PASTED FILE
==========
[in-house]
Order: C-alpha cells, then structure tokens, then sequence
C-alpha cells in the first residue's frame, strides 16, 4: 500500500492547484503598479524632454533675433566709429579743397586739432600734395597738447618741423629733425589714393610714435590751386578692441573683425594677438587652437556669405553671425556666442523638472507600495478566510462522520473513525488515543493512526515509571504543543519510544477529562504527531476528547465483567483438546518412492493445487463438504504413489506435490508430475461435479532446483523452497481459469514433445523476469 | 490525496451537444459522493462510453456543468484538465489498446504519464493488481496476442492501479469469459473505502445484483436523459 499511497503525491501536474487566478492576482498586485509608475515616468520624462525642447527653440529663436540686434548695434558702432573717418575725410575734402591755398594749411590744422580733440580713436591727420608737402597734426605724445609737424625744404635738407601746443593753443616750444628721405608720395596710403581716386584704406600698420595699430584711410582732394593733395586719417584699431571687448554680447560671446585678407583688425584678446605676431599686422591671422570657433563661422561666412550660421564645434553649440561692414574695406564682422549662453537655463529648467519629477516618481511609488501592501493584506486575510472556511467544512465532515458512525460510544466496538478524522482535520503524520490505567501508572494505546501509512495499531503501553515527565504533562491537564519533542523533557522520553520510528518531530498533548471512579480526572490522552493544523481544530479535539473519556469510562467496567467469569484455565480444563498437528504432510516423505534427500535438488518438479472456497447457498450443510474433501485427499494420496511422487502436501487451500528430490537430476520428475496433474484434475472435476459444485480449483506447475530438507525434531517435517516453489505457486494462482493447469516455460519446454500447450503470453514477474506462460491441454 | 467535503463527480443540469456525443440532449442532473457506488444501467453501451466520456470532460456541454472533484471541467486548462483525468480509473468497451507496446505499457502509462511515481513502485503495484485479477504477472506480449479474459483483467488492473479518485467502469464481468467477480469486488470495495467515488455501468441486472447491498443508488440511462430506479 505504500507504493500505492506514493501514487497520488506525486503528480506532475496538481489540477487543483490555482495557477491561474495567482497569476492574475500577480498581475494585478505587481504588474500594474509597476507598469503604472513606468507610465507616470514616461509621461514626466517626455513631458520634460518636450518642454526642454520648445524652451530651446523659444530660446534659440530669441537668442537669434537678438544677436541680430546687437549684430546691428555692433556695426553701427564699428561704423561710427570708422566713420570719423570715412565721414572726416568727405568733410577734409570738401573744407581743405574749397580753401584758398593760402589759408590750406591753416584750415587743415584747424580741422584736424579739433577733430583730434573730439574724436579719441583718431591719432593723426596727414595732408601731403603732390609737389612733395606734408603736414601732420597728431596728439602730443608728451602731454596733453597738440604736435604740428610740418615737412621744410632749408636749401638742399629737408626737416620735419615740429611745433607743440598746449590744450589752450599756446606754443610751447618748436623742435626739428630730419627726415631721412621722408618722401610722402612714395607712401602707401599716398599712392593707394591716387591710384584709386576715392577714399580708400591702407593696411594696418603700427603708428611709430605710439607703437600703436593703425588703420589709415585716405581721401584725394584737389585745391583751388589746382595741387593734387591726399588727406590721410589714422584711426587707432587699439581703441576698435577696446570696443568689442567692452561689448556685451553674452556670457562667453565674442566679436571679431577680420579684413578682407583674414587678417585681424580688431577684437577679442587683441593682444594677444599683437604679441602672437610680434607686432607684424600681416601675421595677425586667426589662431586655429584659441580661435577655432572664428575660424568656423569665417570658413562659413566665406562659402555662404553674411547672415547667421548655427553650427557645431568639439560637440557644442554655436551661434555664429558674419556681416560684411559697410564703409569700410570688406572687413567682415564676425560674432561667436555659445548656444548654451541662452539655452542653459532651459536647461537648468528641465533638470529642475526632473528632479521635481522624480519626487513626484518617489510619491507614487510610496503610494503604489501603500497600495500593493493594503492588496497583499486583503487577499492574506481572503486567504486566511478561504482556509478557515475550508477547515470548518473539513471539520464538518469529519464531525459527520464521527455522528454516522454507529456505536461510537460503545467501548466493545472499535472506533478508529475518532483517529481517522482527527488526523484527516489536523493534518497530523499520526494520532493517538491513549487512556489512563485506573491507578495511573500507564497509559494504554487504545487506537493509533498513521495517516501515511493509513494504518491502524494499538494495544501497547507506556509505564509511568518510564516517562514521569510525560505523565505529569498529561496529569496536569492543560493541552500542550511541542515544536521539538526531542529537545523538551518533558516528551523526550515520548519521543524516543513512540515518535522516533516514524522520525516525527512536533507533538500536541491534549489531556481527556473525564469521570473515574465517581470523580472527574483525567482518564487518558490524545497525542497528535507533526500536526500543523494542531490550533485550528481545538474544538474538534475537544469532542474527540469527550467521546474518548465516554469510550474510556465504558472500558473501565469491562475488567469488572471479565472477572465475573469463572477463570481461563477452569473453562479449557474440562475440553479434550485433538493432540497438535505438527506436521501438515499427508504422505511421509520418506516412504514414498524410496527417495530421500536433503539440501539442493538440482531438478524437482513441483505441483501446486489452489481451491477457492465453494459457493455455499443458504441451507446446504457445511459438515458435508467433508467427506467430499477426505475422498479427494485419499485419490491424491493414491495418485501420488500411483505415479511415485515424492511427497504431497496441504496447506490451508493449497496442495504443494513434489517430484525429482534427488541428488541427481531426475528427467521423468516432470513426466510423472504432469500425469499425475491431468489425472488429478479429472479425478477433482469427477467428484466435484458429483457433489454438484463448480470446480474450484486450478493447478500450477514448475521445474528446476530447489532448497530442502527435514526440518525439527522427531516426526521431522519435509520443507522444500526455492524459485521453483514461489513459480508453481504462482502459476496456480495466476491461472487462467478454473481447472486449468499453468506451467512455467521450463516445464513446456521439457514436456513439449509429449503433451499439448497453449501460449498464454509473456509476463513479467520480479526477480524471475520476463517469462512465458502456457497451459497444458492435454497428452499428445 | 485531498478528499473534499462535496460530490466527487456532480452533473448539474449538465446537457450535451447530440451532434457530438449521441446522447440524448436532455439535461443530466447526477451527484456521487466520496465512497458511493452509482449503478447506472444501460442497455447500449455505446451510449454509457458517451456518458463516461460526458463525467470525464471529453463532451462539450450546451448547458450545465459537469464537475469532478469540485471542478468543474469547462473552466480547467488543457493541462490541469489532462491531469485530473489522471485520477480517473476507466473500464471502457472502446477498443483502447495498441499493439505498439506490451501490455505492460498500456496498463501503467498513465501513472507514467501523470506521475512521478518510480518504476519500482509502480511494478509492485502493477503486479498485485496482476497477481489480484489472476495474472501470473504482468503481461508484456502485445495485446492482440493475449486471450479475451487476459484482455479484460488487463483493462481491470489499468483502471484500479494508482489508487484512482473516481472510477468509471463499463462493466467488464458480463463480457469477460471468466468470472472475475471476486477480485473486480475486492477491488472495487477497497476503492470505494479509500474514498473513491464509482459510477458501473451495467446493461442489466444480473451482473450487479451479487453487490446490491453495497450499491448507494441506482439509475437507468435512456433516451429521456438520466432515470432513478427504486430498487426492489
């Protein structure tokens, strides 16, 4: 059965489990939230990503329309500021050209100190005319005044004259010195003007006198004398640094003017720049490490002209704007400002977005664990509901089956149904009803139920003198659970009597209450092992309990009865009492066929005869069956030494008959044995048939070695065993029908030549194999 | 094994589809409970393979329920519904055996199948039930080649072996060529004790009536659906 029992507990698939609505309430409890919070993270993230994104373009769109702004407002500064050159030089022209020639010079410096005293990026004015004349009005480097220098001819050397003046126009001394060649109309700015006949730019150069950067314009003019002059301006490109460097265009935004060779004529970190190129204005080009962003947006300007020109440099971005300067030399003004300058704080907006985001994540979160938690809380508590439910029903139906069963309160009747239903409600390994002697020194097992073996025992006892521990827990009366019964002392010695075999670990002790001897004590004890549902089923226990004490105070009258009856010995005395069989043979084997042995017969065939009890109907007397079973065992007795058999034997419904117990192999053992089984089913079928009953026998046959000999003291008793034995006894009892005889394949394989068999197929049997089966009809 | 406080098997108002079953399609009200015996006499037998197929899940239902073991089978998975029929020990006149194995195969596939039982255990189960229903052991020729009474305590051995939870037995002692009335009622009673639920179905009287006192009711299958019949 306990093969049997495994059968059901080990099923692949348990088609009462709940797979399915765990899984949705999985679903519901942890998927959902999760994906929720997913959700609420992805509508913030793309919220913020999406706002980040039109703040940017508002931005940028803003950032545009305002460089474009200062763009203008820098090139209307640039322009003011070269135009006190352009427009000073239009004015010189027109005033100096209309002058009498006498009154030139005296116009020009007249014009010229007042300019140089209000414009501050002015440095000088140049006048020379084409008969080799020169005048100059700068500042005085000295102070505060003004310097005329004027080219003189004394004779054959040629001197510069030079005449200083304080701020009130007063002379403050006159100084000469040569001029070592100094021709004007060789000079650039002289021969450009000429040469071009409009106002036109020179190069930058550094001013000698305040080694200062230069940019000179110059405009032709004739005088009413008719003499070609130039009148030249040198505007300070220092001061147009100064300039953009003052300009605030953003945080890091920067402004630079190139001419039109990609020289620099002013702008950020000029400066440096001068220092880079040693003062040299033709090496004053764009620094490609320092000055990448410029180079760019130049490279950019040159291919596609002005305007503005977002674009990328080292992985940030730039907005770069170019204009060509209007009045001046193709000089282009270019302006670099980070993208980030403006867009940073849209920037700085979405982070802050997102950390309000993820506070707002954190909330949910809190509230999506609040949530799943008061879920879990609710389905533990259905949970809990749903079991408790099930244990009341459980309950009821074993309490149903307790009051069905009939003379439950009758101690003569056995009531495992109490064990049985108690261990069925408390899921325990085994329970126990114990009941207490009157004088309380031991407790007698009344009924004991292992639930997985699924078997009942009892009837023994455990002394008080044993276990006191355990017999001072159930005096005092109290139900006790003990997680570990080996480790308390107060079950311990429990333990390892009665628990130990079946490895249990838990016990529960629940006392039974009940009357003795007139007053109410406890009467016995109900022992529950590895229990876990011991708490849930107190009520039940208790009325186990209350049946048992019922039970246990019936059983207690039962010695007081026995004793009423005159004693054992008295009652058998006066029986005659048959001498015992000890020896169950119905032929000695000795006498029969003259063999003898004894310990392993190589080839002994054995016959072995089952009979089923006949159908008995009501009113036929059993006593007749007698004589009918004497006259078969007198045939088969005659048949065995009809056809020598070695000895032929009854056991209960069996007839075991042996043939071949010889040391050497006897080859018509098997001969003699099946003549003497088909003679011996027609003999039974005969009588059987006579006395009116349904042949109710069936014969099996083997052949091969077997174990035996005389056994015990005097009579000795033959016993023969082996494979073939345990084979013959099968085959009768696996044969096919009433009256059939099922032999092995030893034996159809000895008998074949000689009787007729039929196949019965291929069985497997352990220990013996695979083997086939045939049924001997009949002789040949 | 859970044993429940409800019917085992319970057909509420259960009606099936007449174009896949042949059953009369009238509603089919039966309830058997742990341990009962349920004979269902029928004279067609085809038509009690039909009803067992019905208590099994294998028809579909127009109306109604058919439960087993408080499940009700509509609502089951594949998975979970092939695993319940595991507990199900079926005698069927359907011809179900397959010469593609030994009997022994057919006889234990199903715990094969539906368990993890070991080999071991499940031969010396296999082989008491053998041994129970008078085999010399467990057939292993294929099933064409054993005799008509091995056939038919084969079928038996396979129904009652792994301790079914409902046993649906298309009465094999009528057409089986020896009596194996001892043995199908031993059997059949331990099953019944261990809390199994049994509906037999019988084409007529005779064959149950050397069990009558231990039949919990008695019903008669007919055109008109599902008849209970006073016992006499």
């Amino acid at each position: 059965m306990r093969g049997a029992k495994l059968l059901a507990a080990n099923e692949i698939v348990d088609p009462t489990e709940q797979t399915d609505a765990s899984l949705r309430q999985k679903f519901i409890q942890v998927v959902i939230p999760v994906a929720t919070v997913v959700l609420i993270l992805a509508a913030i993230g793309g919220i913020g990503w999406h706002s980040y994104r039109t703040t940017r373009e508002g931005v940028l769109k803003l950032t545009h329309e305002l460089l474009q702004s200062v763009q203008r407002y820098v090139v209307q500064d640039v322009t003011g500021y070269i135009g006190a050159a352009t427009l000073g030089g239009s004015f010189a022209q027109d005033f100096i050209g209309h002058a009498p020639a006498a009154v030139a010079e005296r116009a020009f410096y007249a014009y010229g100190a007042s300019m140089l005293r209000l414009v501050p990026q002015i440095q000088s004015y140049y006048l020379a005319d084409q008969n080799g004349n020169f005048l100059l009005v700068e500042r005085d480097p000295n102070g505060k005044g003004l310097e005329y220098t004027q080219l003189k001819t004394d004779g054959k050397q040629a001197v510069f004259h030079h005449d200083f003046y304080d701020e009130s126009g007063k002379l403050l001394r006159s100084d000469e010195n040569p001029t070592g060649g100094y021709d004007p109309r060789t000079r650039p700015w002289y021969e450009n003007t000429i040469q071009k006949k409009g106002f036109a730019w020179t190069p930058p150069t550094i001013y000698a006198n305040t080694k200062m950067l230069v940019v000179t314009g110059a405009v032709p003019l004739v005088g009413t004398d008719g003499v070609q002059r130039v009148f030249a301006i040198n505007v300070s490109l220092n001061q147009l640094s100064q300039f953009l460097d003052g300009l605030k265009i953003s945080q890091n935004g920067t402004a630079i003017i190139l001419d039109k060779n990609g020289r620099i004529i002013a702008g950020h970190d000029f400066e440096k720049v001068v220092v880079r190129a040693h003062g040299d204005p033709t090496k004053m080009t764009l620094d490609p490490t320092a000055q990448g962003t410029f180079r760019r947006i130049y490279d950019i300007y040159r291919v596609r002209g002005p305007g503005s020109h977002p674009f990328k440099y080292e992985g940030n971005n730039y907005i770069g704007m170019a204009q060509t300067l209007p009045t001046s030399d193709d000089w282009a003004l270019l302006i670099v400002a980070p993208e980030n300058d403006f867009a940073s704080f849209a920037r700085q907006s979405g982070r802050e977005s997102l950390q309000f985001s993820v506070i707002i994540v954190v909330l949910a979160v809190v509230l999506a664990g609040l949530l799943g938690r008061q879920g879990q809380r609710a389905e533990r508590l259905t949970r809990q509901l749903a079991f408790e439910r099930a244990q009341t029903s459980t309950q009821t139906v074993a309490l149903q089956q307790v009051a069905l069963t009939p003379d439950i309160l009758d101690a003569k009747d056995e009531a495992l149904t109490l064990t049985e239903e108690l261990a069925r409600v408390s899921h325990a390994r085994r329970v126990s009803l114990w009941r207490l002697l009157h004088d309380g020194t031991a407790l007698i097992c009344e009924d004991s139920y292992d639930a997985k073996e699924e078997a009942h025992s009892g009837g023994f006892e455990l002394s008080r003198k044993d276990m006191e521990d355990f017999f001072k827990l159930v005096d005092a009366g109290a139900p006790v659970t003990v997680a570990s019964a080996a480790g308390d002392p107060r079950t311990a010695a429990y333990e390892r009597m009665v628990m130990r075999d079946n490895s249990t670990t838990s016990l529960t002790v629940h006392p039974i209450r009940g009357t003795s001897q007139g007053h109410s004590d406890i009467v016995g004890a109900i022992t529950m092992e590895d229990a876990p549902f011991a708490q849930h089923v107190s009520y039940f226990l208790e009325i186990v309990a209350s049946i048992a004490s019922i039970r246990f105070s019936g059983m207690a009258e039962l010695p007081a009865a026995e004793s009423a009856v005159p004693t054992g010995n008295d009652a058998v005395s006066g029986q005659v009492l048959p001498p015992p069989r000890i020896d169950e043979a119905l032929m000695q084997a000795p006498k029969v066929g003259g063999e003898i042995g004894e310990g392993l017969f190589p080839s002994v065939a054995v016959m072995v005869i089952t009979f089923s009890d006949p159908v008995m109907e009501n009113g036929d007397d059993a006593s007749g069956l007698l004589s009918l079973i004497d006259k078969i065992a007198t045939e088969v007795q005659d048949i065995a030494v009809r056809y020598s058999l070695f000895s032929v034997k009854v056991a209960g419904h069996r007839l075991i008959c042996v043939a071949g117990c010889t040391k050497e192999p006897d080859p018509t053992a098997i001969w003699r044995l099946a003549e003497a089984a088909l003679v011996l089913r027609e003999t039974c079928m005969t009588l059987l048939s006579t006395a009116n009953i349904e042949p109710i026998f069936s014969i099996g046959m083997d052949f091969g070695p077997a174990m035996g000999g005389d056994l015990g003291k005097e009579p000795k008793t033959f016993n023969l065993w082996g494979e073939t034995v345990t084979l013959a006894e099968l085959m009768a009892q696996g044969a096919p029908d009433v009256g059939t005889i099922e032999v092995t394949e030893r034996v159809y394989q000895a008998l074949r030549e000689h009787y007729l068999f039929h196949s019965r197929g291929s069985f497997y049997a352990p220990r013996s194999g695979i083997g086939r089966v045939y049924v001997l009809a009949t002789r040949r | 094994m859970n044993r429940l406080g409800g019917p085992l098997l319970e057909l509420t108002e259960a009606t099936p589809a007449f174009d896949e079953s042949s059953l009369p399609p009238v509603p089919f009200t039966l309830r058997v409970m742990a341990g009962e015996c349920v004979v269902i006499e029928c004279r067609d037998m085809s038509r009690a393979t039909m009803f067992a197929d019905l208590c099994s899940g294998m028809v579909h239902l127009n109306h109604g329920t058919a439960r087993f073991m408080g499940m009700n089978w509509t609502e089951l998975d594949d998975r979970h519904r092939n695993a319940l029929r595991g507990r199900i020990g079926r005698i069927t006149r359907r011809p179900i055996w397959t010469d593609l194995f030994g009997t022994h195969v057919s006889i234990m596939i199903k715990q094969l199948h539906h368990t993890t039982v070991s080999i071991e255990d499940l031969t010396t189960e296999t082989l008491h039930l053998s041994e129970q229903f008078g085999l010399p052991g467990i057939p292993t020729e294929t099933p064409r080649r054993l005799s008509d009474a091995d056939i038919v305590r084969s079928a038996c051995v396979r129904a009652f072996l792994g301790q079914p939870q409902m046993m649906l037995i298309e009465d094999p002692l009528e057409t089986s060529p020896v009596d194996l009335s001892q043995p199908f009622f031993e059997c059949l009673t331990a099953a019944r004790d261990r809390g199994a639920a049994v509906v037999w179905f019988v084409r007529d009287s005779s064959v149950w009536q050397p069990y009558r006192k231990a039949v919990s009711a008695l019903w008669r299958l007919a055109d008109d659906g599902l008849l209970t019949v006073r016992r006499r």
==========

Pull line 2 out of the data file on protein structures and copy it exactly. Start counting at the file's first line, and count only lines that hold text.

Order: C-alpha cells, then structure tokens, then sequence